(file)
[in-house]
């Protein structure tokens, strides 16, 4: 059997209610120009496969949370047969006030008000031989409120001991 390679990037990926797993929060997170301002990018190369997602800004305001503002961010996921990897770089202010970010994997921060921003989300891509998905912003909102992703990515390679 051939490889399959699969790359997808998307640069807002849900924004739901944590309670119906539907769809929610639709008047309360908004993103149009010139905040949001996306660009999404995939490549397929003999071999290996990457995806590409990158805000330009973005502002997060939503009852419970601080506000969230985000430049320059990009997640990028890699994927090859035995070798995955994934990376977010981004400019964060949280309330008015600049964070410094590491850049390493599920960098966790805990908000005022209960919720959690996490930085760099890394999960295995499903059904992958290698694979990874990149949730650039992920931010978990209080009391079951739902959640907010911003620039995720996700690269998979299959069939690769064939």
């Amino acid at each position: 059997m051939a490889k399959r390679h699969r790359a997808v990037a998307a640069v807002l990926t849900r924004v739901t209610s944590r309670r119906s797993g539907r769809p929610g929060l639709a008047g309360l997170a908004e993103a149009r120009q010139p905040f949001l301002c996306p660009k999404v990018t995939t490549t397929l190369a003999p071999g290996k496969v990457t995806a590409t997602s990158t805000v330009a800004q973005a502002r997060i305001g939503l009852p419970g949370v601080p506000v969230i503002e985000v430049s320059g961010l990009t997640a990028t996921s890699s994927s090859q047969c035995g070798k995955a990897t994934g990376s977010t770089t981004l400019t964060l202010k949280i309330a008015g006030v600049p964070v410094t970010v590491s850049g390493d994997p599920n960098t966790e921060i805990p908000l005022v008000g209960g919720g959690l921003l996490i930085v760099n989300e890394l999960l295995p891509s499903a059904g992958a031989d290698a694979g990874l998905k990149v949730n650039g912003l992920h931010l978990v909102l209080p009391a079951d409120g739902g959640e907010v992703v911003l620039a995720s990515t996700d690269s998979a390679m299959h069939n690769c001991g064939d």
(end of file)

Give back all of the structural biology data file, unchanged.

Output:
[in-house]
């Protein structure tokens, strides 16, 4: 059997209610120009496969949370047969006030008000031989409120001991 390679990037990926797993929060997170301002990018190369997602800004305001503002961010996921990897770089202010970010994997921060921003989300891509998905912003909102992703990515390679 051939490889399959699969790359997808998307640069807002849900924004739901944590309670119906539907769809929610639709008047309360908004993103149009010139905040949001996306660009999404995939490549397929003999071999290996990457995806590409990158805000330009973005502002997060939503009852419970601080506000969230985000430049320059990009997640990028890699994927090859035995070798995955994934990376977010981004400019964060949280309330008015600049964070410094590491850049390493599920960098966790805990908000005022209960919720959690996490930085760099890394999960295995499903059904992958290698694979990874990149949730650039992920931010978990209080009391079951739902959640907010911003620039995720996700690269998979299959069939690769064939």
């Amino acid at each position: 059997m051939a490889k399959r390679h699969r790359a997808v990037a998307a640069v807002l990926t849900r924004v739901t209610s944590r309670r119906s797993g539907r769809p929610g929060l639709a008047g309360l997170a908004e993103a149009r120009q010139p905040f949001l301002c996306p660009k999404v990018t995939t490549t397929l190369a003999p071999g290996k496969v990457t995806a590409t997602s990158t805000v330009a800004q973005a502002r997060i305001g939503l009852p419970g949370v601080p506000v969230i503002e985000v430049s320059g961010l990009t997640a990028t996921s890699s994927s090859q047969c035995g070798k995955a990897t994934g990376s977010t770089t981004l400019t964060l202010k949280i309330a008015g006030v600049p964070v410094t970010v590491s850049g390493d994997p599920n960098t966790e921060i805990p908000l005022v008000g209960g919720g959690l921003l996490i930085v760099n989300e890394l999960l295995p891509s499903a059904g992958a031989d290698a694979g990874l998905k990149v949730n650039g912003l992920h931010l978990v909102l209080p009391a079951d409120g739902g959640e907010v992703v911003l620039a995720s990515t996700d690269s998979a390679m299959h069939n690769c001991g064939d």